Perhaps they will not react to it as he seems to think they will, but if they do, we have achieved at least one of the things Mr. Voynich wanted- it was just this method of attack, in an institute, that he always hoped for and didn’t think was possible to secure for it unless the MS. was sold to an Institution. It now looks as if it might be possible to start some work of this sort on it even if we cannot sell the MS. at this time.”

Anticipating material to be part of later posts, here (below) is a map shows the  region of which Panofsky was evidently thinking.  And so too were Manly, Thompson and Fr. Petersen, because  Ramon Llull was born in  the  shortlived independent kingdom of Majorca.  But in this western limit of the Mediterranean we find it all; Occitan and Catalan; Pronounced Jewish and ‘Arab’ influence, early Kabbalah and so on.

erratum for ‘Lull’ read ‘Llull’

 

Variant forms of  Occitan occur, some blending with varieties of Catalan.

Pelling once suggested  the calendar’s month-names were in the dialect of Toulouse.

Gerona (mod. Girona) was an early flourishing centre of Kabbalah, and is still noted for that reason. Here Rabbi Jacob ben Sheshet of Gerona  composed (between 1230-1240) the book called ‘Responding with Correct Answers (Response of Correct Answers)’.  Its Chapter 2 is included, in English translation, in

  • Joseph Dan et.al., The Early Kabbalah, Classics in Western Spirituality series (1986). pp.133-150

Avignon, Montpellier, Perpingnan were all centres of Jewish learning and relative safety.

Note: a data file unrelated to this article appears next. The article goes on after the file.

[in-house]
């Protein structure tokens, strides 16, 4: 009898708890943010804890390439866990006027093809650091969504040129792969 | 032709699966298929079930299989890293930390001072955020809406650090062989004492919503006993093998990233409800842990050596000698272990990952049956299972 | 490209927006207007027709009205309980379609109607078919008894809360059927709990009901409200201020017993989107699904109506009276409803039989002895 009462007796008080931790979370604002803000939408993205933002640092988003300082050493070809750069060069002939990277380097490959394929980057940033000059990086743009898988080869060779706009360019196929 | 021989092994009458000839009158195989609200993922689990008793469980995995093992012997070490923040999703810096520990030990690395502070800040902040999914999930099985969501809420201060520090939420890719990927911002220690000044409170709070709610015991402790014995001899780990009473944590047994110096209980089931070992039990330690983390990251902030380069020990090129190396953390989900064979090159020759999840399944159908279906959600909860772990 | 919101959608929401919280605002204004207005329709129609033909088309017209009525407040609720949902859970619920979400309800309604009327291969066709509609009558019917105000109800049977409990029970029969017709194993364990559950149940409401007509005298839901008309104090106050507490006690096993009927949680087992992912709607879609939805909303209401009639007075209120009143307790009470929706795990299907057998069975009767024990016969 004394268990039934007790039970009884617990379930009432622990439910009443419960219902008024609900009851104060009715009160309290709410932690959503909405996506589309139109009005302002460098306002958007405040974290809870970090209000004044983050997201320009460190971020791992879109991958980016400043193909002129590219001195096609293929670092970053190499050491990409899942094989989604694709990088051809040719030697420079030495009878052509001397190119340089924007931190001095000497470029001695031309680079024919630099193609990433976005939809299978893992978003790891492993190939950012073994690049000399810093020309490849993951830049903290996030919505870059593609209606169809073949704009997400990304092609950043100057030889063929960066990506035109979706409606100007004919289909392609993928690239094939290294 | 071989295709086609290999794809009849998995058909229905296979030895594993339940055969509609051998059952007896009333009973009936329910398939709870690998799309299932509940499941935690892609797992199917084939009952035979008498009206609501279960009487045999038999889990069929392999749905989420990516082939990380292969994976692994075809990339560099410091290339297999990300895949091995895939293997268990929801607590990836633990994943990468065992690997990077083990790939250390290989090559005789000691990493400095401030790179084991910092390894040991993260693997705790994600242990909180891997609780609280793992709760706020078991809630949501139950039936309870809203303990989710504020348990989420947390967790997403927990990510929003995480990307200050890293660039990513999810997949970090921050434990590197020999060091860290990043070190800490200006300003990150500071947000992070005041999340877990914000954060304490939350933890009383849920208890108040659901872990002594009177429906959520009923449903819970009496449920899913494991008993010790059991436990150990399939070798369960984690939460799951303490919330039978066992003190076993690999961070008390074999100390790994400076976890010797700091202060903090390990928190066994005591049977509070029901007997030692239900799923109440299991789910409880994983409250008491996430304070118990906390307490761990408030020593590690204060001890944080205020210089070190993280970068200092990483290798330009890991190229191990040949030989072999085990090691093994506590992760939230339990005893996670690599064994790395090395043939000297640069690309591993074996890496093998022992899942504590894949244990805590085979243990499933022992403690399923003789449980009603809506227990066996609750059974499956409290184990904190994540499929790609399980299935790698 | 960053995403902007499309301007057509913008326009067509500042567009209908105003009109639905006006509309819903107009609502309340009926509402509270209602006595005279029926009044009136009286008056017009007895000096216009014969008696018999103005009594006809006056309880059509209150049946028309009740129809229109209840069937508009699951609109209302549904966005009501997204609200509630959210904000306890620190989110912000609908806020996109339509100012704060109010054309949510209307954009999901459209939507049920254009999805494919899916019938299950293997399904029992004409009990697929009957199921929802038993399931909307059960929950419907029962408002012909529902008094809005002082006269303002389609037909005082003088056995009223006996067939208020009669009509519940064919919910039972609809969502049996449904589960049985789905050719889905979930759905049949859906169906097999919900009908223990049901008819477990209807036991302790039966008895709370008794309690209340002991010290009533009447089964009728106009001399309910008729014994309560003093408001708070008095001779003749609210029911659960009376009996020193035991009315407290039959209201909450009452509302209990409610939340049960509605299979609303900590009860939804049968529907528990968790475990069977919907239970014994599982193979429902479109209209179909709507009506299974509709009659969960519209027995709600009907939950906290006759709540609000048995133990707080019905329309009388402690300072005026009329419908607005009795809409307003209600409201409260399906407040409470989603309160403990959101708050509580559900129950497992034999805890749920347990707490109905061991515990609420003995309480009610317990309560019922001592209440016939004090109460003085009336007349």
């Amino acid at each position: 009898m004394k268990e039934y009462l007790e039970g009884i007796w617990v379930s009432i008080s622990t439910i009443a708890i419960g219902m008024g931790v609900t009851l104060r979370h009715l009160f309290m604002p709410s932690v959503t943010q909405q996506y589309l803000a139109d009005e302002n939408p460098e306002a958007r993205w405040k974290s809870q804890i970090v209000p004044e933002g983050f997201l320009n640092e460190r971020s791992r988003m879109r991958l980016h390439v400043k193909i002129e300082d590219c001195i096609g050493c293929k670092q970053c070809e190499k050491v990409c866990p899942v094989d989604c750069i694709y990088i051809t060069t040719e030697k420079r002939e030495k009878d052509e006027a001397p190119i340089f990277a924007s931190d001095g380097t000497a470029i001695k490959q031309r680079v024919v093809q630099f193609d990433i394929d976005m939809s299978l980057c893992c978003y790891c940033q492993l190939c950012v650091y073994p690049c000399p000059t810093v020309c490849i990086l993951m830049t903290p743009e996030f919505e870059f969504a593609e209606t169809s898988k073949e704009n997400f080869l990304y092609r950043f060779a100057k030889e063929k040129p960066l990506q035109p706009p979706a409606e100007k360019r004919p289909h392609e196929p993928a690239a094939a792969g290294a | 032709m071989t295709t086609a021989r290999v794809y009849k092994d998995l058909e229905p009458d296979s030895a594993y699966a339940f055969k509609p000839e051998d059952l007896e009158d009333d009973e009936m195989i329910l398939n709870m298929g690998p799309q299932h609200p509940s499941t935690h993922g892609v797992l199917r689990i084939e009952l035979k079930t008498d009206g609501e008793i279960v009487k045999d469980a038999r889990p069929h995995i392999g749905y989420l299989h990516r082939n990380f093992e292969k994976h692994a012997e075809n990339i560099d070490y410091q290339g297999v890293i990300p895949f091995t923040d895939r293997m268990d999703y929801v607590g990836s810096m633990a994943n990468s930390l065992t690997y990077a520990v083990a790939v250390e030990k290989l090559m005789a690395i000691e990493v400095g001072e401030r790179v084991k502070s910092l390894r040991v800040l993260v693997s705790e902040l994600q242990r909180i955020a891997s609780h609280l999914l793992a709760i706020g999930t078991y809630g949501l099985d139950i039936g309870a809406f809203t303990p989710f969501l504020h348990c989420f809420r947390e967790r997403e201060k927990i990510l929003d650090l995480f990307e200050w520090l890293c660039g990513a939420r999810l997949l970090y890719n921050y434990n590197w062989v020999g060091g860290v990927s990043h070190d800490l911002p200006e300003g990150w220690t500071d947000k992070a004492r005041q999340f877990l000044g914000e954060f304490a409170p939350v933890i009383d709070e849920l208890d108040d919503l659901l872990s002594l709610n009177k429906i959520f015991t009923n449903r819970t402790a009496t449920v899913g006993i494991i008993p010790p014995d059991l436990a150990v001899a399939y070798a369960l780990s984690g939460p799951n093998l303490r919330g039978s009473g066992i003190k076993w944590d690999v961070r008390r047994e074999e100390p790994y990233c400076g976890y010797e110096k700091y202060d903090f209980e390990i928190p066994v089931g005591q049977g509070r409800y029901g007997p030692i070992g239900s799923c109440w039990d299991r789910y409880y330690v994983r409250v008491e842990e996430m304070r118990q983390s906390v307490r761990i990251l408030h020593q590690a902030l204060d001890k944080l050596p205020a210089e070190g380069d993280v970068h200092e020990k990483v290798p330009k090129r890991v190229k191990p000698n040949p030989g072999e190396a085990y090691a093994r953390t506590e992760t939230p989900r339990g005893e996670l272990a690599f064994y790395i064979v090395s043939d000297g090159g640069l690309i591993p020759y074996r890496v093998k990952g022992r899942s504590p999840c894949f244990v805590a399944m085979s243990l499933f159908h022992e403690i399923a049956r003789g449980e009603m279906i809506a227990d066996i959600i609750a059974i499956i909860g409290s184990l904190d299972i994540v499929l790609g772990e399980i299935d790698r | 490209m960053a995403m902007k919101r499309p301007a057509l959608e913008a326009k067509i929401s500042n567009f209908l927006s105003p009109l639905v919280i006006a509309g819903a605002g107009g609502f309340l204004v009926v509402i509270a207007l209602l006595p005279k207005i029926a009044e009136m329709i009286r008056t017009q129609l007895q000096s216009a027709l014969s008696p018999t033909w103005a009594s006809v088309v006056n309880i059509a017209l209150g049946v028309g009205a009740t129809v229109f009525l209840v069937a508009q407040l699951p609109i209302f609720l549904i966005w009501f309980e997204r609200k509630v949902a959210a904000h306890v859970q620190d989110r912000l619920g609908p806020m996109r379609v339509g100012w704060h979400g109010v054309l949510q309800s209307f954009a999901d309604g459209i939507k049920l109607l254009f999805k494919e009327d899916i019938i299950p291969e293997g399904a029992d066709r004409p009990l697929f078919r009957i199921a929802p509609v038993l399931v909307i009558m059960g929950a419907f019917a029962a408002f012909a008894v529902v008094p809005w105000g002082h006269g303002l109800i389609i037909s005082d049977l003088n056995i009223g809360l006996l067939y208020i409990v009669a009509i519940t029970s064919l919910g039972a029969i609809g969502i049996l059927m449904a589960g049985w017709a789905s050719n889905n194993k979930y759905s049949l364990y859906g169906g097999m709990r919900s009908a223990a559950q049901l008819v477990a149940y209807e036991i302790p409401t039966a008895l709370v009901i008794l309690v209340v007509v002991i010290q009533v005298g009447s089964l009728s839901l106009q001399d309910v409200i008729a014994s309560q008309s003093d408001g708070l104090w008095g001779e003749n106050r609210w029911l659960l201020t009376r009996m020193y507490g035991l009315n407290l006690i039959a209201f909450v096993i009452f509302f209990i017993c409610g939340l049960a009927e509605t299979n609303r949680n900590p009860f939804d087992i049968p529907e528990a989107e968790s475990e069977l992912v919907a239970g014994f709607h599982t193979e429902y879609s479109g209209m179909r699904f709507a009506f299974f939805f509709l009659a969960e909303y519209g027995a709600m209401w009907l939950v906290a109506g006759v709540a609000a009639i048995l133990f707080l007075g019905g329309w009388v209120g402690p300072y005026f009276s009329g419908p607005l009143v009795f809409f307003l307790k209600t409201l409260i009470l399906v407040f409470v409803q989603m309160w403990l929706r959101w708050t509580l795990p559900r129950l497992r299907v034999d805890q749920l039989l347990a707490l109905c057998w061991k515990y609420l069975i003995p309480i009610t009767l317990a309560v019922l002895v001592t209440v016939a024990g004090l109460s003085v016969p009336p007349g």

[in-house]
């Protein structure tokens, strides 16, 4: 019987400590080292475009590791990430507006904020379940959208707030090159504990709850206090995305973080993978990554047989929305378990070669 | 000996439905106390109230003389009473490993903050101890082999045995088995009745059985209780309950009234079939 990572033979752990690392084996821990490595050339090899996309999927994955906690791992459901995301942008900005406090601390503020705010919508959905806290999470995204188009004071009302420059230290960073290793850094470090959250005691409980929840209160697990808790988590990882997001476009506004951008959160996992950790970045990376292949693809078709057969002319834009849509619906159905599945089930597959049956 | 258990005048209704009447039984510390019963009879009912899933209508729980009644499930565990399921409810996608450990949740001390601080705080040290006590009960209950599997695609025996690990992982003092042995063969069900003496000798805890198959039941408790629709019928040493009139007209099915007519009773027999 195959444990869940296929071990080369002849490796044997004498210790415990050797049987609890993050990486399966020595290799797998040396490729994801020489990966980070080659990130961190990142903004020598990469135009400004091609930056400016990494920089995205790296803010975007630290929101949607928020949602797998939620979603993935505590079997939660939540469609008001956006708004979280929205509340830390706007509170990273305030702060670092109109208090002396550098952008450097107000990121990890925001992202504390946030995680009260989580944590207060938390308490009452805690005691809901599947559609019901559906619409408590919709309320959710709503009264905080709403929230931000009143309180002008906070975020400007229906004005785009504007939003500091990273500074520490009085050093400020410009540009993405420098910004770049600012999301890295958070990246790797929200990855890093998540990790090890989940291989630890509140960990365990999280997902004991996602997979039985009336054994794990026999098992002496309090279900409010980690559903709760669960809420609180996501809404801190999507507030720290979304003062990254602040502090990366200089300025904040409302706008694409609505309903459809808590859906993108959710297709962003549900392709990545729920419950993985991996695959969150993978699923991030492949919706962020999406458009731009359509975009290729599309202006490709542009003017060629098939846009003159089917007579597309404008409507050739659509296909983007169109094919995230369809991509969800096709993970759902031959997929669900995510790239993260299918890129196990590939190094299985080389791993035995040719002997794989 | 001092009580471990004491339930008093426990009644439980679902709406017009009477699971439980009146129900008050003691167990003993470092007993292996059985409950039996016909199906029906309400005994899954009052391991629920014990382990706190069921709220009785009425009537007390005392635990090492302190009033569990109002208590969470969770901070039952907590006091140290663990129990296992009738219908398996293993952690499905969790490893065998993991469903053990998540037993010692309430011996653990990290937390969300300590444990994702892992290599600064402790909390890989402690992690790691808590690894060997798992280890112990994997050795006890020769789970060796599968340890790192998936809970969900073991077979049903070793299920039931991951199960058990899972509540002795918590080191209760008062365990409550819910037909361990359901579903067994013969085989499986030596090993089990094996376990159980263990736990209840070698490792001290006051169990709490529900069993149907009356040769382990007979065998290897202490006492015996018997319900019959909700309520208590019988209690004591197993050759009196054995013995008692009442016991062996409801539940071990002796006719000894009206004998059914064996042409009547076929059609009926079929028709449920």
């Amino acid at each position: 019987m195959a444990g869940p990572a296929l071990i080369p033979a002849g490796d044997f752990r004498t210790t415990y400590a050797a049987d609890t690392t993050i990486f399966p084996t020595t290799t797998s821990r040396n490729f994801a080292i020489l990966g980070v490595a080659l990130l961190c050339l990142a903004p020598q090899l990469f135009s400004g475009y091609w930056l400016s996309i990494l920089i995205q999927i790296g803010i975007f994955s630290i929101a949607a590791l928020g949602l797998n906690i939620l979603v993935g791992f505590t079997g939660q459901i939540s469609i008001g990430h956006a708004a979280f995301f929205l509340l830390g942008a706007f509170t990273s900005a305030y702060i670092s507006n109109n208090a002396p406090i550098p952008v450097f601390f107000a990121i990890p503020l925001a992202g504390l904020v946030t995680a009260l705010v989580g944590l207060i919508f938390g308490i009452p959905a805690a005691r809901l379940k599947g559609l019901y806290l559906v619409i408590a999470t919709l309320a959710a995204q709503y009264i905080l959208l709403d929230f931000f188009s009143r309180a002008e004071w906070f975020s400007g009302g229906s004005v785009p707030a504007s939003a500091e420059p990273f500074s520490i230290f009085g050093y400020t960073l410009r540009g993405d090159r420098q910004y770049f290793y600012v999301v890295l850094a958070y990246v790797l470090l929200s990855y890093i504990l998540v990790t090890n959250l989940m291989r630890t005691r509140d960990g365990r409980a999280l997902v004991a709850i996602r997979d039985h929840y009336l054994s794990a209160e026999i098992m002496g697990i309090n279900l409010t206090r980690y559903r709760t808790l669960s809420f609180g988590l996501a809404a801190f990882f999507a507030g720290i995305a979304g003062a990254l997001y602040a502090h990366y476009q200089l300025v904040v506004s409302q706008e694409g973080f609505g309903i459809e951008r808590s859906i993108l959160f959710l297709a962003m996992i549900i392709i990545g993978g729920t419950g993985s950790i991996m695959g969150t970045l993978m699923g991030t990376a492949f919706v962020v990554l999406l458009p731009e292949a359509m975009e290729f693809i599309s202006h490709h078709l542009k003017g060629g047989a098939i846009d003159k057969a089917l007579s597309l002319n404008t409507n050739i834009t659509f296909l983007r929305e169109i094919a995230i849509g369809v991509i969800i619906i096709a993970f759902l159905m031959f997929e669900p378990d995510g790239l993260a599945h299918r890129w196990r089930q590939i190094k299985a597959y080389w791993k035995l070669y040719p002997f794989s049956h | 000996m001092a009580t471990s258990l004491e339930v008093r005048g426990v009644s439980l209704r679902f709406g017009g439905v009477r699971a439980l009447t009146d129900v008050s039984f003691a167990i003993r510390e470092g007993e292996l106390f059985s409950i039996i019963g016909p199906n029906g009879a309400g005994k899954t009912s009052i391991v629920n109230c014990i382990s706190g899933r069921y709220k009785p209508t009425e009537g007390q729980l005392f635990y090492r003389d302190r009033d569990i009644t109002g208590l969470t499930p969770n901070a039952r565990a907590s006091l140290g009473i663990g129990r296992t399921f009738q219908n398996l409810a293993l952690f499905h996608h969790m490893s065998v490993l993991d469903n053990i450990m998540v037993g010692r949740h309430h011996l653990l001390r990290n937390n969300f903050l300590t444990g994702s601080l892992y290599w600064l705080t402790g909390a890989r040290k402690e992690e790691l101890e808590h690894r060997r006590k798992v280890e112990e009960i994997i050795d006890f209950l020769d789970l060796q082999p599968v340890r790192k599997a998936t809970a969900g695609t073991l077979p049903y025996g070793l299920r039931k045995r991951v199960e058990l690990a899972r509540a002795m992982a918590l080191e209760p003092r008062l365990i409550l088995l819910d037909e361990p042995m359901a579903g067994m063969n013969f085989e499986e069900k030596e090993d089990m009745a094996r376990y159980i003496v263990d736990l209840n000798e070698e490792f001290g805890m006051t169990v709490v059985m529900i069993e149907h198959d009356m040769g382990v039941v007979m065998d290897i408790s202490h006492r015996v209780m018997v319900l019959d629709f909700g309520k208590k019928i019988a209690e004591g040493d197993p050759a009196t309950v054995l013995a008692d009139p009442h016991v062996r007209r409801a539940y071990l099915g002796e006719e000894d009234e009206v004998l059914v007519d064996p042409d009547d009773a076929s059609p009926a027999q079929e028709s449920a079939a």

Joint Muslim and Byzantine rule over the Balearics had been followed by sole Muslim governance before the islands were taken once more by the Latins.  Evidence of Islamic presence and lingering influence continues there to this day.

  • On this point see e.g.  posts published by ‘Hesperides‘ at Poemas Del Río Wang in 2010. An extract from one:

That period, the age of the Arabic caliphates was the golden age of the Balearic islands – al-Yaza‘ir al-Sharqiya, “the Western Islands.” The memories of it are preserved by the stone drainage ditches enmeshing all Mallorca and in use even today, by the gorgeous fountains and painted beams with Arabic inscriptions of the ancient mountain estates, as well as by the names of most settlements – Binissalem, Banyalbufar, Alcúdia – and of several families. And of course by the vineyards. Among them especially by the estate Can Majoral, whose Butibalausí wines still preserve the former Arabic name of the vineyard, and each bottle of them has on its back label the poem ‘Goblets’ by Idris Ibn al-Yamani.

  • from: ‘Butibalausi‘, Poemas del Rio Wang, Dec. 31st., 2008.

To provide readers with even the minimum by way of preliminary notes, and sources needed to research Panofsky’s assessment of the manuscript will take more than one post and must look beyond Voynich-theory narratives.

Some fairly important matter will have to wait.  Later, we’ll come to the issue of strategies adopted by past and present  Voynicheros when some widely accepted ‘theory’ comes up against scientific or other evidence opposing it.

Among technical matters which Panofsky raised are the vellum’s finish and the manuscript’s palette.  The last is yet to be comprehensively documented but we will consider a certain organic yellow pigment.